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Trapped by My House Trap

rpgnyc Member Posts: 2
edited January 2018 in Plumbing
I'm trying to connect a washing machine and utility sink into a drain in my basement and was hoping to get a little guidance from the brilliant minds here. I'm an avid DIY'er renovating a home my partner and I just purchased in New Haven, CT. So far in the plumbing arena I've been able to tackle burst pipes, replumbing the kitchen sink, adjusting shut off valves and replacing some worn copper pipes with PEX. I owe a lot of that to the insightful discussions here (and finishing a basement with my papi when I was 9 years old). That said, I find myself a little kerflummoxed by our house trap.
I read @KC_Jones thread with @Jamie Hall's wonderful comment (https://forum.heatinghelp.com/discussion/150900/trap-on-4-sewer-main-in-basement) and gained a little insight, and the biggest thing I gleaned was that if the house trap appears intact there's no need to replace it. I'm attaching some pictures below. The thing that confuses me the most is it appears to have two cleanouts, though I'm not entirely sure. Can this trap in fact be used if I figure out how to properly vent it, or must it be bypassed or replaced? Any insight would be appreciated, and thanks in advance!


  • Jamie Hall
    Jamie Hall Member Posts: 23,419
    Leave it be. The two horizontal cleanouts allow you to get into either leg of the trap (the thing is a capital "U" under there) to get whatever needs to be gotten, while the sloping one will go to a Y connection on the house lateral and allow you to ream out the house lateral if that gets plugged up. There should be no need to vent it. The house side of the trap should be vented through the house main vent. The street side is inherently vented through the sewer, which (we hope) never runs full and thus can never pull the trap.

    That's a better installation than some I've seen...
    Br. Jamie, osb
    Building superintendent/caretaker, 7200 sq. ft. historic house museum with dependencies in New England
  • rpgnyc
    rpgnyc Member Posts: 2
    Thank you so much, @Jamie Hall. Do you know if it would it be possible to plumb a drain for a washing machine into the sloping Y connection or either of the horizontal cleanouts? Anyone have any thoughts on this?
    JUGHNE Member Posts: 11,074
    IIWM, I would put a 4 x 2 wye into the sloping connection.
    Turn it so the 2" branch points straight up and install a fitting 4" adaptor with plug to retain the clean out function as it was.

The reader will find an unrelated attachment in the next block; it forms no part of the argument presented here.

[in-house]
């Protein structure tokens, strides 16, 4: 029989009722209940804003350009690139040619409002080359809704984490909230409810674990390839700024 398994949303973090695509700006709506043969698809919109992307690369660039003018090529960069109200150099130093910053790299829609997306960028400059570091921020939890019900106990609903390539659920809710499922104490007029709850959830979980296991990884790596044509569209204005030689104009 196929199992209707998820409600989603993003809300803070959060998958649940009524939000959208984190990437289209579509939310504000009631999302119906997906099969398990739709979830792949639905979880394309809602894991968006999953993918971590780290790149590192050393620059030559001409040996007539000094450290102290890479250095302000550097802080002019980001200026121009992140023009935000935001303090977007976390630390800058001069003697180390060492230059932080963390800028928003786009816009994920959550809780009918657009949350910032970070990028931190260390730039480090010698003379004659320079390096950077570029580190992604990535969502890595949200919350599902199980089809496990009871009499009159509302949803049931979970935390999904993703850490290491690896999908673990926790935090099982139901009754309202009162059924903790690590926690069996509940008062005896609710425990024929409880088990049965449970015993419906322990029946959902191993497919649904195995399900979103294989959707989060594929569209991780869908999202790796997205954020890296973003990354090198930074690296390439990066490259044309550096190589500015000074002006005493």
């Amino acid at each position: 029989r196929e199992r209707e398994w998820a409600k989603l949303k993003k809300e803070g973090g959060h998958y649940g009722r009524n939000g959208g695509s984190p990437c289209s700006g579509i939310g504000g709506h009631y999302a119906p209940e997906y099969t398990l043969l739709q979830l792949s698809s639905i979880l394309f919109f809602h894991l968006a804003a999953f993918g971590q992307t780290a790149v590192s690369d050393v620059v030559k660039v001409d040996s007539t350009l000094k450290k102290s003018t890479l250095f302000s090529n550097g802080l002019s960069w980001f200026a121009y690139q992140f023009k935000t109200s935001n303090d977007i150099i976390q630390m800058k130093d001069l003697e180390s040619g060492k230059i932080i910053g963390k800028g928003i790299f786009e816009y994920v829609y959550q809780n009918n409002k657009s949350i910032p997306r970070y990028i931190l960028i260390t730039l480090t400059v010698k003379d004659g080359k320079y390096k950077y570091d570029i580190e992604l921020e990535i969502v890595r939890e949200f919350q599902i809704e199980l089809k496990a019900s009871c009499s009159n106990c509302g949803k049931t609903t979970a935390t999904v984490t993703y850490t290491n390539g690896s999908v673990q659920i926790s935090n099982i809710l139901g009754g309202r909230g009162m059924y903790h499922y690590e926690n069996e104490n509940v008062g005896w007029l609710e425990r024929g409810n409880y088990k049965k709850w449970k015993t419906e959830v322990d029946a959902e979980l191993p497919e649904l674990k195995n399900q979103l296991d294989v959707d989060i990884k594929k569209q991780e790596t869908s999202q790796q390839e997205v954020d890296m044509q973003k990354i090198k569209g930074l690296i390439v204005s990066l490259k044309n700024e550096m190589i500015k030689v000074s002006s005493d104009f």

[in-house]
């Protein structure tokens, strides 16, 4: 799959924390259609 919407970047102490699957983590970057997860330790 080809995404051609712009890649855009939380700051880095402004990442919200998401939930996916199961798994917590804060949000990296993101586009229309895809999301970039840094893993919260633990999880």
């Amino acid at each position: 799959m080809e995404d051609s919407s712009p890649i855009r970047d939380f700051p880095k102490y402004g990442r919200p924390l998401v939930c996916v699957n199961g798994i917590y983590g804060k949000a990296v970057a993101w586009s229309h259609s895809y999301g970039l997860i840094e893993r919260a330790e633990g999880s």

You need a trap for the washer and a stand pipe as high almost as the washer. The height helps disperse the suds keeping the standpipe from overflowing.

    You may need a vent for that P-trap as the house venting is loop sealed by the house trap. IMO
  • Shalom
    Shalom Member Posts: 165
    edited March 2018
    My parents' house in brooklyn has four cleanout caps. How come? well there are two parallel sewer systems in Brooklyn, one (vented) that takes the runoff from storm sewers and discharges straight into the bay, and the other (sealed) that takes stuff from house drains etc. and goes to the sewage plant on Knapp Street (and then discharges into the bay). You can see two manhole covers side by side, one labeled "STORM" and the other "SANITARY". The Storm ones have a hole in the center, the others don't.

    The rain gutters on the roof discharge into the storm system, and the sinks, toilets etc. into the sanitary system. You aren't supposed to let the two of them mix up, but some homeowners if the sewer backs up, just take off all the covers and let it go down wherever it wants... this may be why they sometimes find E.coli in the bay...

    (edit, it sometimes goes the other way too,. I remember one time when there was a storm surge, and the pressure in the storm system went up. It popped the cap off and filled the basement with gray water from the street corner catch basins. My mother took off the other cap and let Knapp Street deal with it. Oh, and the insurance company refused to pay off on flood damage because there weren't any broken pipes. They advised us to sue the city for the damages, but that went nowhere, because our city councilman state senator for our district had just quit for a sex scandal (married man, got involved with another man, wife found out) and the office was vacant. Good times in Brooklyn.)